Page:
Wealth management logo -  U.S. Bank | U.S. Bankcorp

Looking for charitable giving ideas? Consider creating a scholarship fund

An endowed scholarship can help educate others, while bringing you a sense of satisfaction and leaving a mark on future generations.

Tags: Education, Estate planning, Goals, Investing
Published: September 16, 2019

You don’t need to major in finance to understand the enormity of paying for a college education. And you don’t need a degree in psychology to realize that creating an educational scholarship could have an enormous impact on someone’s life.

Philanthropists seeking ways to make a direct, measurable impact are increasingly turning to education as an avenue for charitable giving — especially helping people pay for college. College costs continue to rise, and they can become a considerable financial burden for students.

“Individuals with high net worth understand the importance of higher education,” says Bill Dolan, vice president and senior philanthropic advisor at U.S. Bank’s Charitable Services Group. “A lot of them have seen the benefits. They’ve been promoted through the ranks or they’ve started businesses, and they want to pass on those benefits to others with a similar background or future generations from their hometown.” 


A scholarship endowment is a gift that keeps giving

Designed to be permanent and perpetual, a scholarship endowment may be established in the donor’s name or in the name of friends or family. Funds are invested in a diversified portfolio, and scholarships are awarded to individual students each academic year.

Endowing scholarships is generally done through a private foundation. Each year, all funds must pay out a minimum of 5 percent, which is an amount that can be budgeted for scholarships. The minimum size for a private foundation is typically $2 million to $3 million.

If working directly with a college or university, donors can fund scholarship endowments at smaller amounts. Also, donors can specify in their will or trust documents that they want to leave a portion of their estate to the endowment.

Spell out the scholarship’s criteria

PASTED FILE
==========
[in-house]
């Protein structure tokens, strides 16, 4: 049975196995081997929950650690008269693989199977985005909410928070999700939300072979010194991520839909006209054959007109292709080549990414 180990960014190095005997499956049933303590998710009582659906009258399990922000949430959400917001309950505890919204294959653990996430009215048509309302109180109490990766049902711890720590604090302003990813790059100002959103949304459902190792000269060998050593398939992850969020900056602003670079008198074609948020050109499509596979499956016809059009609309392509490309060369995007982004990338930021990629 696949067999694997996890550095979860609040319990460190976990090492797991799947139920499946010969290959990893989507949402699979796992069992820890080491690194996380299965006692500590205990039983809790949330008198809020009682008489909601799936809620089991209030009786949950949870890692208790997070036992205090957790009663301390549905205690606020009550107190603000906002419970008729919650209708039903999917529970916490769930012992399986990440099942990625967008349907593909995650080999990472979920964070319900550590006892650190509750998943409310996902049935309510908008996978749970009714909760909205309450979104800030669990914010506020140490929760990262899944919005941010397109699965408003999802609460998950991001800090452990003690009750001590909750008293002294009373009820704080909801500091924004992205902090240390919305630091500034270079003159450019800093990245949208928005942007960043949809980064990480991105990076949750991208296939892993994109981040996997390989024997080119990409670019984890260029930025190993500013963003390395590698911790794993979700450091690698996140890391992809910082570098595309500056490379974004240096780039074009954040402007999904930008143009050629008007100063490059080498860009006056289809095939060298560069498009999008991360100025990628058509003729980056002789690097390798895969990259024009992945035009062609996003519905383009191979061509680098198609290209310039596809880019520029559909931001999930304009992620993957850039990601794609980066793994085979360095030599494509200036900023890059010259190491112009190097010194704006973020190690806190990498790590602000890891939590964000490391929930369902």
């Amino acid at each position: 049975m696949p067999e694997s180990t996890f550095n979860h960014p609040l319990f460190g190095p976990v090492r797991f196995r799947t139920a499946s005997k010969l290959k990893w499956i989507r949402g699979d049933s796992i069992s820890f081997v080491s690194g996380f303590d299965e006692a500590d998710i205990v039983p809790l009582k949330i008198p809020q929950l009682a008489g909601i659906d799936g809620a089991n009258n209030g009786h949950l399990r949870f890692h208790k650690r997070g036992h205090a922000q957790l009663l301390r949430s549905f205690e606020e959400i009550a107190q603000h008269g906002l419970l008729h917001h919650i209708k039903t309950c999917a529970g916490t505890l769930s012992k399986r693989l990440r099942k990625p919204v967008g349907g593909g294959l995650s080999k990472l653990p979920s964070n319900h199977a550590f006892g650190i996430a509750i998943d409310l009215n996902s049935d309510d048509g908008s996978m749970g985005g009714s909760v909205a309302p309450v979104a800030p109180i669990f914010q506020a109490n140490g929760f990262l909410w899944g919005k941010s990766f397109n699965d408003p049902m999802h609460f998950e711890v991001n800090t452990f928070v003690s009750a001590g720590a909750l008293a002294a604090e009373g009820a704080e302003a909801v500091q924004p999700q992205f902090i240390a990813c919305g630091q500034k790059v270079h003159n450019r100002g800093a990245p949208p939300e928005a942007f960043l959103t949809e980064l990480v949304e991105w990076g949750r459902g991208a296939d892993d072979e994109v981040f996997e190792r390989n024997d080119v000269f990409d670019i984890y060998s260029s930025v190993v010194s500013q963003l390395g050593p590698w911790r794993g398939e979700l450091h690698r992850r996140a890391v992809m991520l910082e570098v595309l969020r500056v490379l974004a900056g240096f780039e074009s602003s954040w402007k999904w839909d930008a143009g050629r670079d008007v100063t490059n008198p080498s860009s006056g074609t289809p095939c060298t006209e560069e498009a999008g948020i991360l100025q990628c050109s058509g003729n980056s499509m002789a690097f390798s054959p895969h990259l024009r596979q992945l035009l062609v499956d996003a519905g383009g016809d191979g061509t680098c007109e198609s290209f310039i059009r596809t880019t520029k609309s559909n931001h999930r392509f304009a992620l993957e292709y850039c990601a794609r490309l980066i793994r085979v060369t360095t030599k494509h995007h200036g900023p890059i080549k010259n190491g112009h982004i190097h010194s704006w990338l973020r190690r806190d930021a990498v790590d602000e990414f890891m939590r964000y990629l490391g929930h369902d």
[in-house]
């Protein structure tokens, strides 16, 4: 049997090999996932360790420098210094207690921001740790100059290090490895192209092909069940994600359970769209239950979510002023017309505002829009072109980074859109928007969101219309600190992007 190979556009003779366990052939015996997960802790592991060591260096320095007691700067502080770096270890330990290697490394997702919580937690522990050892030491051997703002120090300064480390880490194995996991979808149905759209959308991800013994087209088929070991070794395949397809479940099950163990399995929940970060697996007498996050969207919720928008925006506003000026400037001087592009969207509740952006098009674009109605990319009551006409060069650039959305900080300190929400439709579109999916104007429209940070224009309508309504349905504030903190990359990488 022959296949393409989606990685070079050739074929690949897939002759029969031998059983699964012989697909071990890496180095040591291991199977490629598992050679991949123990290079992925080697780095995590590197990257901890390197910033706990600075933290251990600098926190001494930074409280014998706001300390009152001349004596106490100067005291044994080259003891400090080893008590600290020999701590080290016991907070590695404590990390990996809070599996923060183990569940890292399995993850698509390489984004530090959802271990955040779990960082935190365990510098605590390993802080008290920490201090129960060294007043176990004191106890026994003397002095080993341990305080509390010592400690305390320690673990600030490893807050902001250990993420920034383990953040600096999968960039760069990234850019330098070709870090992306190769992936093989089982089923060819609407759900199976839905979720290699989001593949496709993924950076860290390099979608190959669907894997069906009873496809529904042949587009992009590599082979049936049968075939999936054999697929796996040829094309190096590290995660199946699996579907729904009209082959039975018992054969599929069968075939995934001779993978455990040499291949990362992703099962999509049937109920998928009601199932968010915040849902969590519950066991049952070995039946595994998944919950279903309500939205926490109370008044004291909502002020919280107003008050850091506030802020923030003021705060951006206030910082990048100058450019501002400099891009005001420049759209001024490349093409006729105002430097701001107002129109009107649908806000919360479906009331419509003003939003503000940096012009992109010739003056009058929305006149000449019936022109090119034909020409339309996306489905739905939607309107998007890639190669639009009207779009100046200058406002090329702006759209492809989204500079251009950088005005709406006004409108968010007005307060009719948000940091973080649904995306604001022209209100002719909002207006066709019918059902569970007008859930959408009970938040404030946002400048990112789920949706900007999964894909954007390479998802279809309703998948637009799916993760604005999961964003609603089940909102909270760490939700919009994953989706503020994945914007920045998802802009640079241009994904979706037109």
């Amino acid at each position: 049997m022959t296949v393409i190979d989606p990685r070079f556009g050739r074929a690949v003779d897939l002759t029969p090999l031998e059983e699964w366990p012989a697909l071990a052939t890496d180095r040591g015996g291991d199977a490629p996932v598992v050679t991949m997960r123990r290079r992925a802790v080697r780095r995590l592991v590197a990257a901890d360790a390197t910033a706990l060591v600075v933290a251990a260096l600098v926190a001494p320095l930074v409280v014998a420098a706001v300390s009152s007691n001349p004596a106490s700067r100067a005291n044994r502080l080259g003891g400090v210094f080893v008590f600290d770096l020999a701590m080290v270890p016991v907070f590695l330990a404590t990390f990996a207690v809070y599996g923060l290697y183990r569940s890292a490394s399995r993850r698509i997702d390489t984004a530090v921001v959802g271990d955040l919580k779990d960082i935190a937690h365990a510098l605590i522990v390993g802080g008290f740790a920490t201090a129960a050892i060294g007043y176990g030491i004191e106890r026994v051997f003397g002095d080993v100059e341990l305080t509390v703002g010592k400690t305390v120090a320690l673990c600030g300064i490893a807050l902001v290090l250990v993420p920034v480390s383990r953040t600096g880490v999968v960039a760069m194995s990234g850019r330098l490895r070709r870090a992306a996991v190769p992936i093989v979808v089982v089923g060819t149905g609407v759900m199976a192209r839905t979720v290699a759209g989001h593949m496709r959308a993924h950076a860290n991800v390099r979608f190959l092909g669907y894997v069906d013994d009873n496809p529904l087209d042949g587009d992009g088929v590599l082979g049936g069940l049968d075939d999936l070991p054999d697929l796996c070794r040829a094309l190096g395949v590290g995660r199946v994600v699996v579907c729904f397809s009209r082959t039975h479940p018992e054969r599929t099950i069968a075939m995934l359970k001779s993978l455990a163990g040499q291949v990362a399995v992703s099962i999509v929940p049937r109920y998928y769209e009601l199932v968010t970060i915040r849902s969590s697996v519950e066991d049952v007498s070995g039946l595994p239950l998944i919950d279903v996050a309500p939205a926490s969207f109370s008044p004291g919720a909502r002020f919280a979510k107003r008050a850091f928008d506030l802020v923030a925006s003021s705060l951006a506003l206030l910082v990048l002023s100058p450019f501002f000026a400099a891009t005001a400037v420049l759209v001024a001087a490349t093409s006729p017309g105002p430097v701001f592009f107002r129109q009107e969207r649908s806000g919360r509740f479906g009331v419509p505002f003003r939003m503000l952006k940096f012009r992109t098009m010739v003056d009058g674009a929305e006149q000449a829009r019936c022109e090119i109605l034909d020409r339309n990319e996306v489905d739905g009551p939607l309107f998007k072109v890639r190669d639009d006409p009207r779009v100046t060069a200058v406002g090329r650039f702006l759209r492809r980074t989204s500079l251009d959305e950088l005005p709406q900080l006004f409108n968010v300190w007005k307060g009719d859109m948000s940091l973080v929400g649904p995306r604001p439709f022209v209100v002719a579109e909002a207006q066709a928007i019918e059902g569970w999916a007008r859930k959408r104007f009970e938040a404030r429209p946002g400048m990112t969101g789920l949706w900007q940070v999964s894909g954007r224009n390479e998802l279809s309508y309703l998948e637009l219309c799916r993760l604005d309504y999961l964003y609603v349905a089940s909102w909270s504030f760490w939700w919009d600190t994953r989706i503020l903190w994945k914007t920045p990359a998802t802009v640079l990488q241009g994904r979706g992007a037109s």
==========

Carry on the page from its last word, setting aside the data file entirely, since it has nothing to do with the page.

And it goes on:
Donors often designate specific criteria for applicants to be eligible for the scholarship. The criteria typically fall into one of three common categories: academic achievement, financial need or community service.

High school students graduating at the top of the class will likely have access to scholarship funds through a college or university, and students from the poorest families may have access to financial aid. But  students who have good but not excellent grades and who come from working-class or middle-class families often need the most help paying for college.

“Not everyone can be an ‘A’ student, and there are plenty of successful entrepreneurs who didn’t make the grade in high school,” Dolan says. “They might be eager to do something to help students who, like them, may not qualify for a lot of other scholarships or have other avenues to pay for college.”

Giving is a win-win

Supporting the educational aspirations of young scholars not only makes a donor feel good, there can be significant tax benefits associated with establishing an endowed scholarship.

Cash donations are eligible for a 50 percent deduction from an individual’s adjusted gross income in the year the contribution is made. If the person is donating appreciated securities, the income tax deduction is 30 percent.

Create a lasting legacy

For many donors, the greatest benefit comes from providing crucial opportunities to students. Some meet with the scholarship recipients each year and follow their careers, building lasting relationships.

“An overwhelming number of letters we receive from people who have received scholarships and want to thank the original donors say, ‘No one in my family has gone to college; I am the first one,’” Dolan says. “Establishing a scholarship can help you change families’ lives, one student at a time.”


Learn how we can work with your tax and legal advisors to help you create a scholarship endowment today.